There has been a certain amount of discussion in various Facebook groups about revisions to the prayer book. I include here the obligatory reminder that the Episcopal Church is not currently in the process of revising the BCP, there is merely discussion over the possibility of revision…
That having been said, one of the issues that has popped up several times is about the issue of language, specifically, the use of the English language in the prayer book and what constitutes “language understood by the people.”
When these discussions break out, it seems to me that several arguments are going on and within some of these arguments some important distinctions are being either conflated or being ignored altogether.
One of the discussions involves levels of literacy. To what degree should the English used in the liturgy be intelligible to people of various degrees of literacy? What happens when a multisyllabic or difficult vocabulary word appears in a liturgical text? A fine example here would be one of my favorite words in the Rite I General Thanksgiving: “inestimable.” This is a long word that some people do not know and that people with limited English literacy (children, non-native speakers) might have trouble with. The framers of Rite II weighed in by altering it to “immeasurable.” It’s still just as long, but has a more common and easily understood root (measure). To clarify, what is at issue in this kind of argument is literal comprehensibility.
A second discussion involves technical terms. There is a distinct science of Christian theology. Like any other science, it uses technical terms in order to apply linguistic precision to its discussions. Words like “consubstantiation,” “perichoretic,” or “eschatological” or a phrase like “prevenient grace” are examples of technical terms. Generally speaking, these words are not largely used outside of Christian or religious discourse.
A third discussion involves “terms of art,” a phrase that can shade into the word “jargon” used in a technical rather than pejorative sense. A term of art is a word that is used within the wider language but that has a specific and more closely circumscribed meaning when used by a particular field, discipline, or community. An example would be the word “cult.” In standard English, a cult is a negative term to speak about a small religious movement characterized by manipulation and a leader who demands total obedience, often for nefarious ends. When used by scholars of religion, though, “cult” simply refers to the worship practices of a group or worship towards a particular deity; it has no negative meaning. Or, to come closer to the topic at hand, people in the church will refer to a wafer as a “host.” While this word has a given meaning in standard English, its church use differs from the standard usage.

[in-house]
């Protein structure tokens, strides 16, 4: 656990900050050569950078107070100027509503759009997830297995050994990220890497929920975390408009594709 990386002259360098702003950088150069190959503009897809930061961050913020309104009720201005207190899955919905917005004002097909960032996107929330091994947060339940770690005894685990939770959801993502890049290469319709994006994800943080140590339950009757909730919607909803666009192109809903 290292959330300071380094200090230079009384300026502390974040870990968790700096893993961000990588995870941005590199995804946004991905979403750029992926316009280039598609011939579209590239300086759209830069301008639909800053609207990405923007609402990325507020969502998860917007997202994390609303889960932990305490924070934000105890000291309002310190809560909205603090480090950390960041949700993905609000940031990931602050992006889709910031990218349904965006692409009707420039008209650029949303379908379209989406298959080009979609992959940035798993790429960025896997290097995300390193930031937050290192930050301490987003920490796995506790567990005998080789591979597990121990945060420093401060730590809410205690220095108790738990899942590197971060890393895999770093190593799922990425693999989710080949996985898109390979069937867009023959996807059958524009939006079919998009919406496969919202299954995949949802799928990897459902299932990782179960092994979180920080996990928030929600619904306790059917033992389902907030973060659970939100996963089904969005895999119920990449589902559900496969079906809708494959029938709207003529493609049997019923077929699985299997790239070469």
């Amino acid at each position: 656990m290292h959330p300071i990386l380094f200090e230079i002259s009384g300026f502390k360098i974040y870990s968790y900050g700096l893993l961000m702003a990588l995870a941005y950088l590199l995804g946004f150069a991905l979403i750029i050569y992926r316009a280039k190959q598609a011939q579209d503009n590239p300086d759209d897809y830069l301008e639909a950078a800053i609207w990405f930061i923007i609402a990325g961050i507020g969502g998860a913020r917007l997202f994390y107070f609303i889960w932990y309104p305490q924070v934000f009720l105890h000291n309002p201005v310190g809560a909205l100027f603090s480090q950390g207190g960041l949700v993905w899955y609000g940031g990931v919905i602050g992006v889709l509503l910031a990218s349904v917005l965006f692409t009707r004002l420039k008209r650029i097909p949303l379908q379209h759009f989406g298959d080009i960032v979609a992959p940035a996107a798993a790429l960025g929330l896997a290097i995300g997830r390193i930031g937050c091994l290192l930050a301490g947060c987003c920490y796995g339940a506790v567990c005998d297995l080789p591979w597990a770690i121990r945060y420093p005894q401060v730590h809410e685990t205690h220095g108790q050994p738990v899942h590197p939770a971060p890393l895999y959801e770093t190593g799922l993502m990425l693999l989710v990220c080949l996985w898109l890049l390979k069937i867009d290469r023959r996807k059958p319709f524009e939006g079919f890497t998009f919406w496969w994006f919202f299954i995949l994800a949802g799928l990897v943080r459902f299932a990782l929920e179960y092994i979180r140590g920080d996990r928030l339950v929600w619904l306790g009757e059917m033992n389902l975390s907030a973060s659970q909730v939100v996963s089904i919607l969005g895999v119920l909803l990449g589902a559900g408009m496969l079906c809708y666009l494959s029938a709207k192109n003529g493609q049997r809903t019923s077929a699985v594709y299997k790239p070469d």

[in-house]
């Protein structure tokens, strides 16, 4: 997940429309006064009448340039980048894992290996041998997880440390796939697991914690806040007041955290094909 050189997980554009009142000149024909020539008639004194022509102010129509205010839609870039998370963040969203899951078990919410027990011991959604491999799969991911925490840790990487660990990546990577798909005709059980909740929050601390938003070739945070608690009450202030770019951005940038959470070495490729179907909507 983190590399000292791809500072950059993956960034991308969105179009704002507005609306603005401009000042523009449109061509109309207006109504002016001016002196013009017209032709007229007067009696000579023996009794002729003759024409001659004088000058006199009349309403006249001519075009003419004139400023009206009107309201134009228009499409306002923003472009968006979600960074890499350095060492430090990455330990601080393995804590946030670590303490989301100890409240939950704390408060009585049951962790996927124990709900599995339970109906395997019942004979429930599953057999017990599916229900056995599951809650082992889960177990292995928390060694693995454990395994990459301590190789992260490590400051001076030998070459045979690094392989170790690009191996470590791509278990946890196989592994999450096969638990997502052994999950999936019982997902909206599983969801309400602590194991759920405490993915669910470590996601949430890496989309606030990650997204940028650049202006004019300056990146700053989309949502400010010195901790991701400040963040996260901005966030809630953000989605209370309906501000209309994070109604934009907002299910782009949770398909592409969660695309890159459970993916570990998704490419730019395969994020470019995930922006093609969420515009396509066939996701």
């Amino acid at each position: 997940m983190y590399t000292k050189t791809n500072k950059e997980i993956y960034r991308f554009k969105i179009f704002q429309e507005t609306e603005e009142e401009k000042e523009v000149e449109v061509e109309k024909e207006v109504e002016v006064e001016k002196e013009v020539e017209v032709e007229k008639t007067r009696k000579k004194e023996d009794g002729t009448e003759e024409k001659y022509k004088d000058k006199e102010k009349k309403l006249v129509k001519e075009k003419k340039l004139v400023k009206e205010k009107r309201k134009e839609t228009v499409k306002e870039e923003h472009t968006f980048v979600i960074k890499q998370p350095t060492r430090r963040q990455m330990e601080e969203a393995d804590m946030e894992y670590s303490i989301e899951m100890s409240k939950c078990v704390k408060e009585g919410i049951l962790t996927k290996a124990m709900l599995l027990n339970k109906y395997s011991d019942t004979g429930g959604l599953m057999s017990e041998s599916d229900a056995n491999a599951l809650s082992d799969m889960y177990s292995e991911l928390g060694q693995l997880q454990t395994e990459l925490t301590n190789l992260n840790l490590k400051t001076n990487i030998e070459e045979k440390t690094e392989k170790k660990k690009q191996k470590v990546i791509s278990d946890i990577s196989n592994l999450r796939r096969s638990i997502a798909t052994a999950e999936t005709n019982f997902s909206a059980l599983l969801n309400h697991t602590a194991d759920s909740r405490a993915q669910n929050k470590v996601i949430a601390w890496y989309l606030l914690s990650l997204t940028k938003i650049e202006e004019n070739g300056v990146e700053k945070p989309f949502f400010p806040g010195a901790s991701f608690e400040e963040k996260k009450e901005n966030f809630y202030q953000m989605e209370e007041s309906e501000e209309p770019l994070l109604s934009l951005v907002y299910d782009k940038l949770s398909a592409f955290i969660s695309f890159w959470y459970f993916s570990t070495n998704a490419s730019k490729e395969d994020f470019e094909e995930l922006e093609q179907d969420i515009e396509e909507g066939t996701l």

Most of the discussions about language are imprecise arguments around whether Christian liturgy ought to use technical terms or terms of art. Often this is couched in the language of hospitality and inclusion: is it exclusive to use language that non-Christians will not understand?
A key problem here is how we define “standard” English and how we identify when a given term become unintelligible. For instance, I have heard arguments that words like “redemption,” “repentance,” “forgiveness,” “sin,” and “salvation” are insider words that the church needs to avoid. I’m constantly confused by this because I hear these words plenty in popular American music. Can you really make the argument that a word is not understood by regular speakers when it shows up frequently in pop music or mainstream rock? The only way this argument makes sense to me is if you posit—and can demonstrate—that the meaning between a “popular” use and “church” use has drifted so far that the one is unintelligible to the other.
Far more frequently, I think something else is at work here especially as it tends to pop up around works like “sin” and “sacrifice.” These words have a meaning, and it is flavored by centuries of use within the church. When church people suggest that they are unintelligible and exclusive to non-church people, I wonder if the meaning is not clear or if they don’t like the meaning that the term currently has. I wonder if a desire for new language is an attempt to make an aspect of the faith more palatable to the church people who take issue with a term.
Bottom line: if you take issue with the use of the word “sin” in the liturgy, your root problem may not be that visitors can’t understand it…
There’s more to be said about this topic, though, especially around what kind of language liturgies can or ought to be written in. I’ll get around to those shortly.